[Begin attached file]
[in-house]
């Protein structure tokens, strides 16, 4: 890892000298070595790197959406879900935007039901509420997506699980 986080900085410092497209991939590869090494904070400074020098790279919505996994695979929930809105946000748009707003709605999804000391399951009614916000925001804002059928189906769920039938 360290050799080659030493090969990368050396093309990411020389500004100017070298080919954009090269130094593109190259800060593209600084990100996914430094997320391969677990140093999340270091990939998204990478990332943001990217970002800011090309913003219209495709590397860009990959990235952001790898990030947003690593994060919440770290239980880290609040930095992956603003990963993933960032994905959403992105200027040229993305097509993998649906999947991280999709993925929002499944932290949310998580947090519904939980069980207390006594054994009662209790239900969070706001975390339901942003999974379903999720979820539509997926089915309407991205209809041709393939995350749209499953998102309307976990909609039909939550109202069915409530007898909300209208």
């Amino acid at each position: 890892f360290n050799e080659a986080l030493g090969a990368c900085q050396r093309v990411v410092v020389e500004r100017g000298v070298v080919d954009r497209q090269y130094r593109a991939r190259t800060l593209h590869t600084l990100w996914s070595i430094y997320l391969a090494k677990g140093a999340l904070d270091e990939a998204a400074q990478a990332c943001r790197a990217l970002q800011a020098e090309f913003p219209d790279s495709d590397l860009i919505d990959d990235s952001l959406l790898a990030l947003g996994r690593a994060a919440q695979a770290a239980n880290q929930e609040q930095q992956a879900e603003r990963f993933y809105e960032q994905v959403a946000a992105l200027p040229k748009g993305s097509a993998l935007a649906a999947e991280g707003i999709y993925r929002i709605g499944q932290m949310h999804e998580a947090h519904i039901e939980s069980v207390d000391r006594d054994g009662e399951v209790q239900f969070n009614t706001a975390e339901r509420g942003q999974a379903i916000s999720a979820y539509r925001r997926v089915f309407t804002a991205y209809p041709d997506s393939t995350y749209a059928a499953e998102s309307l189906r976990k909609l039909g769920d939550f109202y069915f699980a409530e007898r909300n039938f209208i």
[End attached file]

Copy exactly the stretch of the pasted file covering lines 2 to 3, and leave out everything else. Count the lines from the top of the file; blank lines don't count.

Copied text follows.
């Protein structure tokens, strides 16, 4: 890892000298070595790197959406879900935007039901509420997506699980 986080900085410092497209991939590869090494904070400074020098790279919505996994695979929930809105946000748009707003709605999804000391399951009614916000925001804002059928189906769920039938 360290050799080659030493090969990368050396093309990411020389500004100017070298080919954009090269130094593109190259800060593209600084990100996914430094997320391969677990140093999340270091990939998204990478990332943001990217970002800011090309913003219209495709590397860009990959990235952001790898990030947003690593994060919440770290239980880290609040930095992956603003990963993933960032994905959403992105200027040229993305097509993998649906999947991280999709993925929002499944932290949310998580947090519904939980069980207390006594054994009662209790239900969070706001975390339901942003999974379903999720979820539509997926089915309407991205209809041709393939995350749209499953998102309307976990909609039909939550109202069915409530007898909300209208």
């Amino acid at each position: 890892f360290n050799e080659a986080l030493g090969a990368c900085q050396r093309v990411v410092v020389e500004r100017g000298v070298v080919d954009r497209q090269y130094r593109a991939r190259t800060l593209h590869t600084l990100w996914s070595i430094y997320l391969a090494k677990g140093a999340l904070d270091e990939a998204a400074q990478a990332c943001r790197a990217l970002q800011a020098e090309f913003p219209d790279s495709d590397l860009i919505d990959d990235s952001l959406l790898a990030l947003g996994r690593a994060a919440q695979a770290a239980n880290q929930e609040q930095q992956a879900e603003r990963f993933y809105e960032q994905v959403a946000a992105l200027p040229k748009g993305s097509a993998l935007a649906a999947e991280g707003i999709y993925r929002i709605g499944q932290m949310h999804e998580a947090h519904i039901e939980s069980v207390d000391r006594d054994g009662e399951v209790q239900f969070n009614t706001a975390e339901r509420g942003q999974a379903i916000s999720a979820y539509r925001r997926v089915f309407t804002a991205y209809p041709d997506s393939t995350y749209a059928a499953e998102s309307l189906r976990k909609l039909g769920d939550f109202y069915f699980a409530e007898r909300n039938f209208i």